Biraj is an ardent amphibian lover from Nepal. Since gaining a Master’s degree in Environmental Science (2013), he has actively been involved in the study and conservation of amphibians and reptiles across the country. He has been awarded a number of research grants and funding from different institutions for conservation of freshwater species. In June 2017, he was awarded the Future Leader of Amphibian Conservation Award at the Amphibian Conservation Research Symposium at University of Kent, UK. Biraj strongly believes that freshwater species are at high risks of extinction and highlights the destruction of freshwater ecosystems around the planet as the most pressing problem of the 21st century. With the knowledge and practical experience obtained from the CSP program, Biraj hopes to broaden his career horizons by working toward identifying solutions-oriented approaches of effective freshwater biodiversity conservation, characterized by improved ecosystem services of those freshwater systems.
Watch Biraj’s Final Capstone Presentation here.
Read about Biraj's Year 2 Capstone
In Summer 2019, Biraj interned with the City of Santa Cruz Water Department as a Watershed Management Intern. In this role, he worked in the Loch Lomond Reservoir, adjacent watersheds and north coast watersheds. Biraj supported the department by:
- Preparing a draft plan for invasive species management (American Bull frog, Canada geese) in collaboration with the City’s team
- Supporting stream monitoring (gauging, flow measurement, water quality) at multiple sites including Loch Lomond Reservoir, Lower Newell and Upper Newell stream, San Lorenzo Lagoon, and North Coast Flow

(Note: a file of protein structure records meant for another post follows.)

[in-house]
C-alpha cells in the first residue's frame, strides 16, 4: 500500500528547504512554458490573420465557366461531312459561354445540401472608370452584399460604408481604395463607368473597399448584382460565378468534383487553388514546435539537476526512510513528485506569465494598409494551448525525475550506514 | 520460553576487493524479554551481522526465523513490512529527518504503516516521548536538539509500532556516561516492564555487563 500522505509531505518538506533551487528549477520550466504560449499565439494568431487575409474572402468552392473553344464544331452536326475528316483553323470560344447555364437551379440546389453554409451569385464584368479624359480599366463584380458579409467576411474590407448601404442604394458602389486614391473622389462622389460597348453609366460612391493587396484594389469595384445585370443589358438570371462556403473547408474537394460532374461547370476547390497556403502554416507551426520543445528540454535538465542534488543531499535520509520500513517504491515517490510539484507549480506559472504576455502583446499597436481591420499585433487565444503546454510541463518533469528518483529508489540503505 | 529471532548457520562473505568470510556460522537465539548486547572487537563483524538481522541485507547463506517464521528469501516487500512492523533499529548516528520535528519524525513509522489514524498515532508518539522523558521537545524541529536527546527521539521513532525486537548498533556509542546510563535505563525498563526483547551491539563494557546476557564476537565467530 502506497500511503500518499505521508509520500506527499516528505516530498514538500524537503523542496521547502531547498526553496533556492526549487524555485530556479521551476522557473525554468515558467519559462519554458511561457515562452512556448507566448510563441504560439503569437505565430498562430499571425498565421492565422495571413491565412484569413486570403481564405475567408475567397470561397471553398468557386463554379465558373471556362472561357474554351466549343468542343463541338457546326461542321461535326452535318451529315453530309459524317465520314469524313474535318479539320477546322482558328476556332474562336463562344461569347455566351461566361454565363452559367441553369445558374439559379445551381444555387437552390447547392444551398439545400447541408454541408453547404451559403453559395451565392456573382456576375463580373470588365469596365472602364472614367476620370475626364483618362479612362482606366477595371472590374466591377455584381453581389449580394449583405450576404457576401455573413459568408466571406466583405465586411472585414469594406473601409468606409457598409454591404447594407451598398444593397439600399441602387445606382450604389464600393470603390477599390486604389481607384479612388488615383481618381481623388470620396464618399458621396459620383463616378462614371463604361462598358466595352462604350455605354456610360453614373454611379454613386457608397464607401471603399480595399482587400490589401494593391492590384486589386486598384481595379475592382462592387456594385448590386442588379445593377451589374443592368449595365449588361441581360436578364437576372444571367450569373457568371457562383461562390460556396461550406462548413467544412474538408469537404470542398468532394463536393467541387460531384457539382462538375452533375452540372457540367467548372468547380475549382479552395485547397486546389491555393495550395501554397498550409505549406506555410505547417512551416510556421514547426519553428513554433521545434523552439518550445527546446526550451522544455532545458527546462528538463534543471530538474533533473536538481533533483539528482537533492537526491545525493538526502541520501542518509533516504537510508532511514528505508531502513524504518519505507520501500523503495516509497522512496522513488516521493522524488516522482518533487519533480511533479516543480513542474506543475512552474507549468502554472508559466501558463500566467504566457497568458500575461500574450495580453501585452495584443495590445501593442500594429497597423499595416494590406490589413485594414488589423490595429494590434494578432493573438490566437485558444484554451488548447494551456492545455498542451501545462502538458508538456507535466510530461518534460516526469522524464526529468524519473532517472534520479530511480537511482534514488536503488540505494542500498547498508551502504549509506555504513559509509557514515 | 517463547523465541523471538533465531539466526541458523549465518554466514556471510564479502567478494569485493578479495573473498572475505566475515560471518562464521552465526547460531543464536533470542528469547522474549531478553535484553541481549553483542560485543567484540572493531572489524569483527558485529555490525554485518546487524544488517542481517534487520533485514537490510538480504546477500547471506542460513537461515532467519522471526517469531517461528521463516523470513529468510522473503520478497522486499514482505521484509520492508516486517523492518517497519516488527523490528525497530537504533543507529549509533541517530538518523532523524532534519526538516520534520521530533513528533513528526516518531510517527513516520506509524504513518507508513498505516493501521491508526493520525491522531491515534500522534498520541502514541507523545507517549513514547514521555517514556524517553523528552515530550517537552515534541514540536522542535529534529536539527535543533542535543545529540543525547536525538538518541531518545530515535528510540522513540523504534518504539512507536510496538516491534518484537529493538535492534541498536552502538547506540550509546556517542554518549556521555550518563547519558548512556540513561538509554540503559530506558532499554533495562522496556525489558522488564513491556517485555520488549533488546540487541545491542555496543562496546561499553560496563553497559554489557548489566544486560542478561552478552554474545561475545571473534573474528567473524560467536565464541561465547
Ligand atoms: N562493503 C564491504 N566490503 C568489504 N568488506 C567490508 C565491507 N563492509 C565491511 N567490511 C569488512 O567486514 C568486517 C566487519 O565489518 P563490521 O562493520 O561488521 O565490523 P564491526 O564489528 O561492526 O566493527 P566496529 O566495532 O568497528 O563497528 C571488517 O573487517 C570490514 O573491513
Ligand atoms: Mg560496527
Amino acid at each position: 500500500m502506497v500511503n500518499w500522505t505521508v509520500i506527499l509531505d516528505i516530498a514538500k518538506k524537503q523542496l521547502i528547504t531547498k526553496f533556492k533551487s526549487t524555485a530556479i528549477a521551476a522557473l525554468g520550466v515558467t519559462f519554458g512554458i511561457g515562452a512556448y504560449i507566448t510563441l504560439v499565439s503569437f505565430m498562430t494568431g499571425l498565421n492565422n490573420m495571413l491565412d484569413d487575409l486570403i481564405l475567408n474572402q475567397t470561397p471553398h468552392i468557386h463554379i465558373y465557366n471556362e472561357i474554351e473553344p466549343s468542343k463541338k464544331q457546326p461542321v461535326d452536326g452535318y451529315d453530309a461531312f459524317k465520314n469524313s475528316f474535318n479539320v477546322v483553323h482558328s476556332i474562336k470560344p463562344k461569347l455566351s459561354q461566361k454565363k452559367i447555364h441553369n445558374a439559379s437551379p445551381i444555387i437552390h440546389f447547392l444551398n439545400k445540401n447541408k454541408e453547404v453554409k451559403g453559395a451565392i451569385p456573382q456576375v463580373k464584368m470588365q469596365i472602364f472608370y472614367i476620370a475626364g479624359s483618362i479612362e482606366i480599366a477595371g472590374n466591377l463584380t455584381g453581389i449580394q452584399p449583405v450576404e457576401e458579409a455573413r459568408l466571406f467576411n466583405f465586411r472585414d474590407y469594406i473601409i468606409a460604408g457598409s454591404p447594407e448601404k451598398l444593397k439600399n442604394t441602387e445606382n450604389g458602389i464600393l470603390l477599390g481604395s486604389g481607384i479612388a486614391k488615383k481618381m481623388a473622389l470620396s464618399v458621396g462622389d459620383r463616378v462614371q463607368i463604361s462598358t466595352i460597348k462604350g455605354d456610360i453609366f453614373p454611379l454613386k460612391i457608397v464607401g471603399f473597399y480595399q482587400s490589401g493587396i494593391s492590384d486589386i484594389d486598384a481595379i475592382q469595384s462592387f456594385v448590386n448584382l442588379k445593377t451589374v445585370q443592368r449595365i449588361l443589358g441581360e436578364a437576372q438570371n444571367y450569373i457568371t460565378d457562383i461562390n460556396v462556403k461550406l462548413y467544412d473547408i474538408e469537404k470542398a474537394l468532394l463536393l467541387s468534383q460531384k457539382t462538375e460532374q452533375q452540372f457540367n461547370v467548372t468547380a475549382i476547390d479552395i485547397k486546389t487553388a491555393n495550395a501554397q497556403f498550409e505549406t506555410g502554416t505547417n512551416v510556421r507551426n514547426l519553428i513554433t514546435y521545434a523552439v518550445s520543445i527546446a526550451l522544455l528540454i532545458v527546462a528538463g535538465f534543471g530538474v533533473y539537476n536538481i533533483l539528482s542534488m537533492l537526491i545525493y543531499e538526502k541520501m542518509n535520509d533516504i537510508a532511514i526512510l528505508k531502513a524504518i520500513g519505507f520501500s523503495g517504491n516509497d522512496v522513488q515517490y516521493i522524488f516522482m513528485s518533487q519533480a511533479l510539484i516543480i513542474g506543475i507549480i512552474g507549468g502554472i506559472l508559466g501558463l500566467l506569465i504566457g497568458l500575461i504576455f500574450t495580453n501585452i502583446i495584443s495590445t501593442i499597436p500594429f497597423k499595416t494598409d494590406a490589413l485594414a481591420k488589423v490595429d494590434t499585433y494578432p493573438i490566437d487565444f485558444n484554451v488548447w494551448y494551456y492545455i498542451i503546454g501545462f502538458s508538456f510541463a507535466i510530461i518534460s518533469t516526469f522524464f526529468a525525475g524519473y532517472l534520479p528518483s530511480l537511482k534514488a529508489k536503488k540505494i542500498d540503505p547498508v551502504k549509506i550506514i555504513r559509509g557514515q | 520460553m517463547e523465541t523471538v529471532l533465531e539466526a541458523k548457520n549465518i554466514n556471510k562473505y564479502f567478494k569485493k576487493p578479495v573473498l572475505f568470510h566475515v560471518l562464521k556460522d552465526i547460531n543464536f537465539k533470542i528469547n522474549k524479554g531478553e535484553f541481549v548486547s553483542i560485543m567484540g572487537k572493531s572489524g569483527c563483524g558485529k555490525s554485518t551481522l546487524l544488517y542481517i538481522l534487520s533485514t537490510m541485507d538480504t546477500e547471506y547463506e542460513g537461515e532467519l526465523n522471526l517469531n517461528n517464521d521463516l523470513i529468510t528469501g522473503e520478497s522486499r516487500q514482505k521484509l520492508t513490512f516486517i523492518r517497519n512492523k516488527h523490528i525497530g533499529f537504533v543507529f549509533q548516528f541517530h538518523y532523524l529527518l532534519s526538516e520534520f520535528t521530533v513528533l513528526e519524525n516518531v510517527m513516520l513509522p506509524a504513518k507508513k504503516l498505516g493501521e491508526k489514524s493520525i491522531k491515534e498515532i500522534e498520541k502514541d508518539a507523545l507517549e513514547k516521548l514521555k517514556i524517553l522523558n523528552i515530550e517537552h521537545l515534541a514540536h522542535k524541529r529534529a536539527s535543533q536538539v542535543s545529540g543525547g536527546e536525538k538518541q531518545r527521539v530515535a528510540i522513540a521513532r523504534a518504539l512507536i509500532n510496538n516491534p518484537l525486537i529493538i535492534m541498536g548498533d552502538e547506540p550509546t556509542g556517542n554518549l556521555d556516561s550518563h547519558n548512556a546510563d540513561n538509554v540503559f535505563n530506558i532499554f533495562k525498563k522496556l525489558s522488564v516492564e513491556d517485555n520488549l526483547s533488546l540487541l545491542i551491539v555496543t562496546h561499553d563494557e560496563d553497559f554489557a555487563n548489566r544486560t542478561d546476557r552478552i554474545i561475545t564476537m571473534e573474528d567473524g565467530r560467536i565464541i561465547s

- Assisting ongoing fisheries population research in designated county streams.
For his capstone, Biraj worked on freshwater biodiversity conservation alongside FISHBIO’s Laos program and program leads from their Santa Cruz headquarters. For his capstone, Biraj worked on the Laos Fish Conservation Zone (FCZ) Network project which was being implemented along the Mekong River. FCZs are no-take fishing areas managed by communities that protect critical fish breeding and nursery habitats as well as limit overharvesting of target species. While there, Biraj learned about FCZ establishment, performance, management, evaluation, and adaptation. Biraj envisions applying some of his Lao-based aquatic resources management experience to Nepal as he sees ample opportunities for scaling the FCZ protected areas concept for its uniqueness and ability to address the ongoing decline of freshwater biodiversity.